Othello’s Tower (the Citadel)
Part of the famous walls of Famagusta, Othello’s Tower was built in the 14th century by the Lusignans, in order to protect the harbour and used to serve as one of the main enterances to the city of Famagusta.
The tower was named during the Birtish reign after Shakespeare’s “Othello“, a play that refers to “a port in Cyprus”, and “Cyprus, the Citadel”.
There is a sculpture of the St Mark Lion above the main entrance along with the name of Nicolo Foscari, the Venetian captain who remodelled the tower in 1492.
Surrounded by a deep moat, the castle consists of towers and corridors leading to artillery chambers. There are also old cannons lying on the ground in the courtyard, as well as iron and stone cannon balls lying about, some belonging to the Ottoman and some to the Spanish. In addition, there is a chapel and subterranean rooms used as prison.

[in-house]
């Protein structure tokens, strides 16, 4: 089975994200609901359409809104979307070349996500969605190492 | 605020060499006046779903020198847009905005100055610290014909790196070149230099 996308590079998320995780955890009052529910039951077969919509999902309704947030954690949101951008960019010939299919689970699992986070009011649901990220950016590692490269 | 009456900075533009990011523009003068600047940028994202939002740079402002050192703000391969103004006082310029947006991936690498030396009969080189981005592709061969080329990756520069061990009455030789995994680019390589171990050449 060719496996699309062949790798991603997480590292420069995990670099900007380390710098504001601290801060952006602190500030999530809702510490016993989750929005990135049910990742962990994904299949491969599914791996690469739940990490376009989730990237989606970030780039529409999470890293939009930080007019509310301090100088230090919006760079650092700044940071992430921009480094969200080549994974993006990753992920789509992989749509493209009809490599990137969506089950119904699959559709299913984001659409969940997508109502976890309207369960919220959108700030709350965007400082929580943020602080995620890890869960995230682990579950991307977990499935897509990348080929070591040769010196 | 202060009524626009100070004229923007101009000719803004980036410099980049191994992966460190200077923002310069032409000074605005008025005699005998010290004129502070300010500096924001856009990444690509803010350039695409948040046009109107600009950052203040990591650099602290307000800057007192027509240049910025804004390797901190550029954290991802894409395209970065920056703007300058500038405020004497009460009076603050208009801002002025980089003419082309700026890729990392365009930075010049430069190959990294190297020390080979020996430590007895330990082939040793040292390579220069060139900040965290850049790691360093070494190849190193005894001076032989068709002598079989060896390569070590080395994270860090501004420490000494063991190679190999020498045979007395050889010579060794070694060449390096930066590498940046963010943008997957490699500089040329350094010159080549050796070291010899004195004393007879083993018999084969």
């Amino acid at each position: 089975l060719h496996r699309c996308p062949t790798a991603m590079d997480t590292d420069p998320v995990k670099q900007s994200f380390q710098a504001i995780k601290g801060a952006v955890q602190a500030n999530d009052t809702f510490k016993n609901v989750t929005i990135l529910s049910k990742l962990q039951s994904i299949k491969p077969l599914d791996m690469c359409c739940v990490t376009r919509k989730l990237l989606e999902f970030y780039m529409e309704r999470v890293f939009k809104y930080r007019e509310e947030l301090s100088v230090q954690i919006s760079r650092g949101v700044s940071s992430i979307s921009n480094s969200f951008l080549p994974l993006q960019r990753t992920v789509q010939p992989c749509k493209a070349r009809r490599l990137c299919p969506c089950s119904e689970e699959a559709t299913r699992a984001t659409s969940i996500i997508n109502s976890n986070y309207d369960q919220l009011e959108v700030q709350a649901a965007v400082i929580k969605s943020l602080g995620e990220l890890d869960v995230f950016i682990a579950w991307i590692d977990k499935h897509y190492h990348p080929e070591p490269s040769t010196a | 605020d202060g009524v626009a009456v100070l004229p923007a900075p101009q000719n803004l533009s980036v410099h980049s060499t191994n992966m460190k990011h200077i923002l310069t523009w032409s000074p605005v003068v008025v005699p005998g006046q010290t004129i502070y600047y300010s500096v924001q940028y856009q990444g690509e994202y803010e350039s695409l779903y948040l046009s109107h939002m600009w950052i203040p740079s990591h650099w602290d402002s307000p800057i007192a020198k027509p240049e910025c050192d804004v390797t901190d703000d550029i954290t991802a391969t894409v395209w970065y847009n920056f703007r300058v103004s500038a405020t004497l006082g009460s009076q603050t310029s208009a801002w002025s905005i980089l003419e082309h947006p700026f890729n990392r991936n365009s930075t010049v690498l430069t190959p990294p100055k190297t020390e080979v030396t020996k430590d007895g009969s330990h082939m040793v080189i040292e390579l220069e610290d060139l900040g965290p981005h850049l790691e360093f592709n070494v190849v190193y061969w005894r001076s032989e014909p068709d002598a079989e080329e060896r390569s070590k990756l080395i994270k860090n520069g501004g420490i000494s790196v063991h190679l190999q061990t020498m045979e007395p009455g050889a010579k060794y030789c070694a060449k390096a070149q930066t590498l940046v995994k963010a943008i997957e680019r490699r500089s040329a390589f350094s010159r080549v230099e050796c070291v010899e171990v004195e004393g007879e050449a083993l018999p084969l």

Steps from the courtyard go up to the battlements, where one can get beautiful views of the harbour, across which one can see a clump of rocks where there was a chain tower. The chain could be lowered across the harbour entrance in order to protect it.
The large vaulted hall in the courtyard, supposedly used as a dining room by the Lusignans, dates back to about 1300 and is hugely constructed with a vaulted roof supported by tall Gothic arches.
The courtyard and the vaulted hall are still frequently used for several art and culture activities and some festivals are organized here.